In an interview with newspaper El Economista, Francisco Quiroga, Under-Secretary of Mines of the Economic Secretariat, said the government was taking action to facilitate new investments for discovery mining in Mexico, and other mining activities. The government intends to implement draft protocols and guidelines to support better community relations, well management, water, and security programs. These policies will also target companies’ access management, and providing them with more robust resources necessary for the success of their project.
While mining sector stakeholders in Mexico may still hold concerns about security or community support for their projects, the region remains an attractive investment option for private companies, given the country’s immense natural wealth.
The next key step for the Mexican government to approve the appeal of this sector is to demonstrate a willingness to welcome technology and innovation. Not only will a modernized mining sector make more efficient use of the country’s lands, but increase its competitiveness to other major mineral producers regionally and worldwide.
Technology and innovation in mining
Like all sectors considered major contributors to national economies, the mining sector has been strongly impacted by increasing technological changes. Its rapid exposure and advances in automation, and digitization are providing new opportunities for the sector’s commercial actors. These include new introductions such as autonomous vehicles, automated tunnel drilling and drilling systems, drones, and intelligent sensors, which are designed to improve the efficiency and management of exploration operations, and reduce waste
Local and foreign mining companies operating in Mexico are continually seeking to improve their operations, safety, productivity, and project construction times. These requirements often drive their solutions towards using technological means that are more sophisticated than those currently in use. This opens up opportunities to use advanced modeling and simulation tools for new mining operations.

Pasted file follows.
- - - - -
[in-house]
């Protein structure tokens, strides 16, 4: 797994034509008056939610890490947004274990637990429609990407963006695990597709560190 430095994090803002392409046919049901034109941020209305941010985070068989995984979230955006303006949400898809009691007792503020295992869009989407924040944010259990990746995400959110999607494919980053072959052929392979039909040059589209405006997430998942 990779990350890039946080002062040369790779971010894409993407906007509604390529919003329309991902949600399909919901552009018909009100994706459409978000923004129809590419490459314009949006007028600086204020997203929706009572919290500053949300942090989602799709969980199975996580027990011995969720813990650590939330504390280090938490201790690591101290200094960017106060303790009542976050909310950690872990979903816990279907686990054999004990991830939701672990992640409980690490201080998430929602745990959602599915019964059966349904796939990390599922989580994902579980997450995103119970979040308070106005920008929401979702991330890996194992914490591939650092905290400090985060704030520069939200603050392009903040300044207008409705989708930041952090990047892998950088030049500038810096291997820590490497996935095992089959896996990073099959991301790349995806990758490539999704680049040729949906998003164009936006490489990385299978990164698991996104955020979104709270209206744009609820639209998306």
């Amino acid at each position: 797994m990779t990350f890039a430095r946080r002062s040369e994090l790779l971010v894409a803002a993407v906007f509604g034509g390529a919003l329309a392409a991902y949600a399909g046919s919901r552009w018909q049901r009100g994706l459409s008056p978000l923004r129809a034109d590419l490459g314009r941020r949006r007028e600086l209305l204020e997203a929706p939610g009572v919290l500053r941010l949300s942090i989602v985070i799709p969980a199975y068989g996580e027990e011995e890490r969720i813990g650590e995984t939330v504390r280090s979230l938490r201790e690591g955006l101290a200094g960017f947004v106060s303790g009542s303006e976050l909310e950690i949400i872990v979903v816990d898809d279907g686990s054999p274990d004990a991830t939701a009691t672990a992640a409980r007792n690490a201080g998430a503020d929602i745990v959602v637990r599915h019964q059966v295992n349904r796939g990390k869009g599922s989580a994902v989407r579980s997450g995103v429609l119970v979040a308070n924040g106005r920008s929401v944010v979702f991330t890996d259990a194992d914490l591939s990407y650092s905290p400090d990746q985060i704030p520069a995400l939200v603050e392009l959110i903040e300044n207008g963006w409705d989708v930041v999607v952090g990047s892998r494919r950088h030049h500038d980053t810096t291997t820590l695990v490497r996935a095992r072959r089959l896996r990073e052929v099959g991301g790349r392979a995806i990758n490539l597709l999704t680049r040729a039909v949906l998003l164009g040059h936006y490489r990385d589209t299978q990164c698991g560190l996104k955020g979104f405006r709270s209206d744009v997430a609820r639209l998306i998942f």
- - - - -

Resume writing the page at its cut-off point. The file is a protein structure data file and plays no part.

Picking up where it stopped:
Between 2016 and 2017, the government implemented a new set of stringent environmental control measures for discovery mining companies in Mexico. To meet these new environmental requirements and norms, companies are also in search of new solutions for gas detection, soil stabilizers, dust collection systems, ventilation systems, water filtration, and erosion control.
Underground ventilation fans
Proper ventilation in a mine is essential for the effective operation of the mine. Mine fans provide better control of air movement, quantity, and direction in the mine’s underground areas. A lack of ventilation can lead to a decrease in worker productivity and efficiency, as well as an increase in risk to employee safety and health. Besides, helping to breathe the fans helps to filter the air and eliminate chemical and physical contaminants that are frequently present in the ground.
The use of new, automated sensors integrated into underground ventilation fans allows them to consume less energy. When there is no movement or light in a work area, the fans will stop. When motion or fire is detected, they turn on automatically.
Artificial intelligence and autonomous equipment
Artificial intelligence (AI) is at the forefront of mining innovation. Used to improve operational efficiency, AI is crucial to the future of the mining sector. It can be used to automate actions that are difficult for humans to operate 24 hours a day, with higher productivity. It also helps to prevent breakdowns, anticipate maintenance, and increase staff safety.